Dubnovellaunus' coinage is broken down into three separate issues, each having gold, silver and bronze coins. The dating of these is problematic, but the order may be identified by the increasing Romanization of the designs and the influence of the Trinovantian/Catuvellaunian coinage on the gold.
The first coinage staters carry a pellet-in-ring motif on the horse's shoulder, but later coins eliminate it. This mirrors the coinage of the Trinovantes/ Catuvellauni – Addedomaros' third coinage carries the pellet-in-ring motif, but Dubnovellaunus-in-Essex' and Tasciovanus' coins eliminate it. Dubnovellaunus-in-Kent's second coinage adopts the bucranium above the horse from the staters of Tasciovanus.
Several issues appear to have privy-marks and probably all carry some sort of identification which we are unable to recognize today.
This issue carries the most easily-identified privy marks. The key is that the animals all have pellets under their necks, which disappear on the next issue. Some animals have necklaces and belts, or a curious five-pointed outline star beneath them.
The Second Coinage deletes the pellet from below the neck, and the bucranium now appears on the gold. The horse's raised leg on the silver and bronze may be a privy mark. In general, the horses are slightly more Romanized, less abstract, than on the First Coinage. Coin 164-1, also carrying the bucranium, may be a transitional silver type between the First and Second coinages.
1) Banding slight – only a raised band across centre
REV: Celticized horse right
1) pellet under neck
2) Inscription above horse
3) eight-spoked wheel with axle under horse
4) pellet-in-ring on horse's shoulder
5) Yoke-like object above horse
CLASSIFICATION: Cantian J
- Coin is definitely a Dubnovellaunus in Kent type. The inscription is mostly off the flan on all published examples. Allen, perhaps reacting to Evan's report of an Essex origin, read it as 'DIRAS'?', thereby suggesting a Trinovantian/Catuvellaunian origin. Evans noted it similar to coins of Dubnovellaunus and Vosenos, but felt the coin an Essex type because of a Colchester find. He read the inscription as 'DUBORIG'. However, the slightly banded obverse proves it Kentish and the privy mark matches up with the other coins in the series. Speculatively, 'DOBORIG' is 'DUBNOVELLAUNUS RIGONIS', abbreviated.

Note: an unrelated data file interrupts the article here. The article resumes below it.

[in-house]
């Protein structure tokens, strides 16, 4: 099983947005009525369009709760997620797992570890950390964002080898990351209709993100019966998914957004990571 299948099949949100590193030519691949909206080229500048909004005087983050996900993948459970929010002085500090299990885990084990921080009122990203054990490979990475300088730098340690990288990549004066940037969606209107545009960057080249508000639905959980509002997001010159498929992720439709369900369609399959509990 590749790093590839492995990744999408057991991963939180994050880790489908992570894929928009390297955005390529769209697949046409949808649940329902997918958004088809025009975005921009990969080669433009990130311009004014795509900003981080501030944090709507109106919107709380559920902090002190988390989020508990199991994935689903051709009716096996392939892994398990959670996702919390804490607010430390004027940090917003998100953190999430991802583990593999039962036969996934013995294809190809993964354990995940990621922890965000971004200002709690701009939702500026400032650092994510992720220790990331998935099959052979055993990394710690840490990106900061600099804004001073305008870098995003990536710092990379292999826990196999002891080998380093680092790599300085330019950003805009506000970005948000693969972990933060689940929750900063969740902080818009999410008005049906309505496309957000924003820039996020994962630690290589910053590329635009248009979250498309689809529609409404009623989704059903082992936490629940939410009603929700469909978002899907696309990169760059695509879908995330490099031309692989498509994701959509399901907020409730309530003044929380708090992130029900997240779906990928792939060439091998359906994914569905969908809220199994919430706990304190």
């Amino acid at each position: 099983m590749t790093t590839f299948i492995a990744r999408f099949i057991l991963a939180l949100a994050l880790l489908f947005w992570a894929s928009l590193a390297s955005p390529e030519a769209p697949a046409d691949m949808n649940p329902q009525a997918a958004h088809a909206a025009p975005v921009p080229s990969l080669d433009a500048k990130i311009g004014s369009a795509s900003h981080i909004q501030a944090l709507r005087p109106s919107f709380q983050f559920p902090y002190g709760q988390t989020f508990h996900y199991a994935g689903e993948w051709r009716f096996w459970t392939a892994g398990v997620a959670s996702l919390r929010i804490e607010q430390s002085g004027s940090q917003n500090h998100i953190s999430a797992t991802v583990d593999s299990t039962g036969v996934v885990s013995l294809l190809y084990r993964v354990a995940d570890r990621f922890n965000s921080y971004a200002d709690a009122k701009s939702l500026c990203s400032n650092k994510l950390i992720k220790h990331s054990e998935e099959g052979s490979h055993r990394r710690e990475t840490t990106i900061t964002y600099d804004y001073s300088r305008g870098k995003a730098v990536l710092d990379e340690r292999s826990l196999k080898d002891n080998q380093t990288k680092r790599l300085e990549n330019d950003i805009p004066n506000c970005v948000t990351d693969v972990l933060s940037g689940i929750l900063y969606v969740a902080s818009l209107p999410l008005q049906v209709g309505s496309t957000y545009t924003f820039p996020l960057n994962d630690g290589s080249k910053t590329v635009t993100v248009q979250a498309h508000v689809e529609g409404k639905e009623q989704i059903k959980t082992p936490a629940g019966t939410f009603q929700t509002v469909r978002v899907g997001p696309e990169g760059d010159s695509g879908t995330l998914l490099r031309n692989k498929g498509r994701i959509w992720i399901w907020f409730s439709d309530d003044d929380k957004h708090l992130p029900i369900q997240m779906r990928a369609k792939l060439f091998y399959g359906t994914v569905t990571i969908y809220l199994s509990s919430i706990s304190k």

- Allen described this coin as a "North Thames Type". The privy marks match up with Dubnovellaunus' First Coinage, and the coin may be transitional to the Second Coinage, with the bucranium and wavy tail motifs.
- De Jersey, 2001 notes the meagre number of known findspots are from Essex, Norfolk or Suffolk. It is impossible to determine whether the findspot distribution or the typological analysis is the more reliable indicator in this case. The type possibly may be Trinovantian/Catuvellaunian, but is listed here until further proof is available.
The first inscribed coins carry an illegible inscription, mostly off the flan on existing pieces. The letters 'IVII' partially appear on one stater, but the reading is uncertain. Hopefully, future finds will enable the full inscription to be read.
The next series of inscribed coins are those of the Kentish Dubnovellaunus, probably a different ruler from the one in Essex. Dubnovellaunus-in-Kent struck coins from about 30 B.C. up to the Trinovantian/Catuvellaunian Interregnum, about 10 B.C. At this point, he was replaced by a short-lived ruler, Vosenos, who was in turn replaced by Eppillus of the Atrebates/Regni/Belgae. Eppillus, sensing a loss of Trinovantian/Catuvellaunian influence, intervened in Kent only to be later driven out by Cunobeline. Eppillus issued special coins for use in Kent; subsequently, Cunobeline's coinage circulated. Between the death of Cunobeline and the Claudian invasion, the brief issues of Amminius appeared.
All Kentish dynastic coinage is extremely rare, with only a few examples of each type known today. The issues must have been small, and would be relatively unimportant except they identify the names of Kentish rulers. For the most part, the economic influences of the Trinovantes/Catuvellauni, and for a short time the Artebates/Regni/Belgae were the significant factors in Kent.